Wednesday, 22 May 2019

Oh the Humanity - a Review of Inquisitor

One of the best art books GW has ever put out.

Also the rules to a game are in here.

I think this inspired the creation of Eisenhorn, (more specifically the editor at Black library faxed Dan Abnett a bunch of the art for this and then he spontaneously wrote Eisehorn). Eisenhorn was good, but also made money, and so opened up the whole of the back room of the 40k universe. Welcome backstage everyone!


These aren't to my taste or preferred rules aesthetic or design whatever so I will be quick.

These rules, and the whole of this book, seem to have inspired to the Fantasy Flight 40k RPG. That game shares Inquisitors propensity for great art and dense background and I'm pretty sure a huge number of artefacts were directly ported over between the two, in particular a THRILLINGLY GRANULAR d100 mechanic.

Someone wiser and better read than me can tell you where all this stands in respect to RPG development.

This is meant to represent a very small number of models in detail, but even in an RPG where I would only be playing one person I would still hate this level of granularity, and this particular *axis* of granularity.

They model EVERYTHING, in detail, along the same essential scale. So you get the irritation of having to account for every tiny little element and aspect of the already somewhat labyrinthine ruleset, and having to do that so you can add or subtract a tiny bit from a d100 die roll. This is mainly about remembering a huuuge list of situational modifiers, finding reasons for them in the environment, arguing with your opponent about them, persuading the DM, and all any of that does is move one dial back and forth a few percentage points.

This is the opposite of what I personally would want from a ruleset.

It does provoke things that I like in that it makes the creators come up with a lot of STUFF. Guns, items, special powers, weird personality and body stuff, and I like reading about that a lot. That is essentially why I read the FF 40k books, for lists of things, backgrounds, the kind of imaginary build and imaginary fun you call 'lonely play' I think.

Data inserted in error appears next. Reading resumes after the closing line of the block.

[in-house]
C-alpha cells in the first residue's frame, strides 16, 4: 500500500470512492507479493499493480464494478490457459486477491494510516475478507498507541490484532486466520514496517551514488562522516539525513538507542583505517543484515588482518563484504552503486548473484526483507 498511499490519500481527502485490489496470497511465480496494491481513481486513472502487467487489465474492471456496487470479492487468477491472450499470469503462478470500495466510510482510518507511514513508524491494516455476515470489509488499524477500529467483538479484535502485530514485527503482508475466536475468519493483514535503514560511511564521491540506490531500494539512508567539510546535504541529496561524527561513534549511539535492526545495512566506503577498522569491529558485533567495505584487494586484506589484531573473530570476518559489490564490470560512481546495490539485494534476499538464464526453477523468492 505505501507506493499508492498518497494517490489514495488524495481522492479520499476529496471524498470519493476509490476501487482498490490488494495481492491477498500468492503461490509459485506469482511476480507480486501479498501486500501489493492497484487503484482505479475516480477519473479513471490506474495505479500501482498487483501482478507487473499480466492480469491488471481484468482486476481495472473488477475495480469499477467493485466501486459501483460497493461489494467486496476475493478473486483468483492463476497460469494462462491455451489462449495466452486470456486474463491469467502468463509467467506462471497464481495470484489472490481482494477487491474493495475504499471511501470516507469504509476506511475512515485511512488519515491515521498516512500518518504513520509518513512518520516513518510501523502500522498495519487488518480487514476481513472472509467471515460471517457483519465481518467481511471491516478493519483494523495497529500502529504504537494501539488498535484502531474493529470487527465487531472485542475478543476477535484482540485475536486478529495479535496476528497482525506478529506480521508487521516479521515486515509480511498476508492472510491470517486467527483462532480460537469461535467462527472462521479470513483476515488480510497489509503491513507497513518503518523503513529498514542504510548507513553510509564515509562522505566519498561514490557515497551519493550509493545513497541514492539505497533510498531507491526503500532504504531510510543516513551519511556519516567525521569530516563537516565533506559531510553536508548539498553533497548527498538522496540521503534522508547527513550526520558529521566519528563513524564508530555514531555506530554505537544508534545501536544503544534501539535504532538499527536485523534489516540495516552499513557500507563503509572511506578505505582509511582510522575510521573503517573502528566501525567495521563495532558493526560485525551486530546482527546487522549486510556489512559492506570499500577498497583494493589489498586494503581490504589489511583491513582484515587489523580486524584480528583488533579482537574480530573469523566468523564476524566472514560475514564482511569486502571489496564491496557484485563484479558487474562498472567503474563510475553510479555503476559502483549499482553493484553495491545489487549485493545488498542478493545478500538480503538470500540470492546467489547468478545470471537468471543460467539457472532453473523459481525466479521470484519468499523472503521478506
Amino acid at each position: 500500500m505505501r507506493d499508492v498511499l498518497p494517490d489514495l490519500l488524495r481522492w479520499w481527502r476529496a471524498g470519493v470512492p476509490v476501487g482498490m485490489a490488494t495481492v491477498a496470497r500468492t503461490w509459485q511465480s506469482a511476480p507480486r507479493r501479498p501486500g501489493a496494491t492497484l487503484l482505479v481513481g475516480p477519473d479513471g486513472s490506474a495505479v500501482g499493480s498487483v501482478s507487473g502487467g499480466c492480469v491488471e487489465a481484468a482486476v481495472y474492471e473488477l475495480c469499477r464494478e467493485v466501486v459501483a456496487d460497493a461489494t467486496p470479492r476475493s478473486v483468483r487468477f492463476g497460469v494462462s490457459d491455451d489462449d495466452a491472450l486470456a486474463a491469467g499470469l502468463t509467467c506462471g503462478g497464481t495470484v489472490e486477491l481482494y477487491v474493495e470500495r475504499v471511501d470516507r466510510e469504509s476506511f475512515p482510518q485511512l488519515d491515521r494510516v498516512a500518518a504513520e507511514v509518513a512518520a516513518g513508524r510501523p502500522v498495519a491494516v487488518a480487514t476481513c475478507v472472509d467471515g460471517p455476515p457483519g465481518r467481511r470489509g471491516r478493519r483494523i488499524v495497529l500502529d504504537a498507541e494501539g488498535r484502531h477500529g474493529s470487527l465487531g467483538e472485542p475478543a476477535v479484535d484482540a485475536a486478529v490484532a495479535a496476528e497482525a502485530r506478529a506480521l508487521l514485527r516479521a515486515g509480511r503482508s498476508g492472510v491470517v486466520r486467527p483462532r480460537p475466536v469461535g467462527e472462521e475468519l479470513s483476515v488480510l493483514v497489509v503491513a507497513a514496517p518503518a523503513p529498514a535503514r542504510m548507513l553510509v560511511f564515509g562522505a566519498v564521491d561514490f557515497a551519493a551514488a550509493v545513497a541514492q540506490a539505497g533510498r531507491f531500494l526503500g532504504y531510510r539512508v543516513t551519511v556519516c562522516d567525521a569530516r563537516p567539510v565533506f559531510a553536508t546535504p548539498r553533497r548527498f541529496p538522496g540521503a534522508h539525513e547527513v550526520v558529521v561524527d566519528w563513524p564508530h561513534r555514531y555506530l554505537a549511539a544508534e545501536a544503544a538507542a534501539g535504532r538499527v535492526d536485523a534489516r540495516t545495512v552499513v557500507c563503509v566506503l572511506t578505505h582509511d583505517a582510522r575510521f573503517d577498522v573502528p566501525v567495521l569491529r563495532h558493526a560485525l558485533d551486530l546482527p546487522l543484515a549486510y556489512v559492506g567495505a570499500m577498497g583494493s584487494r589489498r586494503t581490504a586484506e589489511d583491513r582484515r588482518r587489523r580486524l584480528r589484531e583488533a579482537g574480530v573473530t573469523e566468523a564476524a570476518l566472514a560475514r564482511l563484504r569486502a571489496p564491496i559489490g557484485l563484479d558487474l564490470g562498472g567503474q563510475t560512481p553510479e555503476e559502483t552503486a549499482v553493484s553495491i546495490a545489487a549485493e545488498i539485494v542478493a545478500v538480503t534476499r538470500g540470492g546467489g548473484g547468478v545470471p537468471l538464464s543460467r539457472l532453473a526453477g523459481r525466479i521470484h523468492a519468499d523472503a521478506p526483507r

I never actually played that game, I don't think I ever really wanted to play it much.

The best gunfights I've ever personally seen modelled in an RPG are still in Cyberpunk 2020.

But gunfights are paradoxically a bitch to model fluidly and I've written about that before so, onwards;

Actually these little images of what it means to be in cover or crouching behind a wall are very cool.



Its really interesting how GW keeps coming back to this concept, its the birthplace I guess; this oppositional small model count skirmish game/also an RPG. They started there, its essentially what rogue trader was. That grew into 40k. Necromunda has looked at it twice. Kill Team tilts more towards the game but has rules for depth and expansion into a  squad-based quasi-rpg. Shadespire and Nightvault or whatever, haven't played them, seem more boardgamy, not RPG's, but still these little quite detailed skirmish games, albeit with different logic.

Its like GW has all its 'editions' of this meta-game operating in one way or another at the same time in some cases.

Primal 1st Edition - Rogue Trader
2e- Necromunda
Complex Granular 3E - Inquisitor
Abstract mathy 4E - Shadespire
Likeable Omnigame 5E - Kill Team

Ok its a poor comparison in many ways. But it is somewhat suggestive of the limits and similarities of the kinds of branching paths games can go through as they change and how the internal space inside the games possibility can be colonised a bunch of different ways.

You can do the hyper detailed one where every option is specified and has numbers and there are lots of splatbooks and pdfs, the very abstracted one with the highly balanced maths but it kinda feels a bit mechanical, the weird original one that arguably barely works and has the potential for almost anything but is mainly taken up by people who are in some sense game engineers themselves

That's enough rules, I haven't even played this myself so Ill shut up about them.

Gotta talk about something much more important.


THA ART!!!!!!


On Minis we got Goodwin, Mark Bedford, Mark Harrison, Gary Morley, Brian Nelson, Alan Perry and Michael Perry

As random passers by we got Andy Chambers Jervis Johnson Alan Merritt and Rick Priestly

And Gav Thorpe writing

Holy fuck that’s a shitload of talent in one book. It’s a motherfucking supergroup. Except a supergroup where all the people in it seem to actually like being in it and they all seem deeply enthused by the ideas and the concepts. (Weep a crystal tear as I don’t think we ever got these people back together for anything again. (Then weep another one specifically for Alan Meritt)).

As a reader I'm so glad they made this.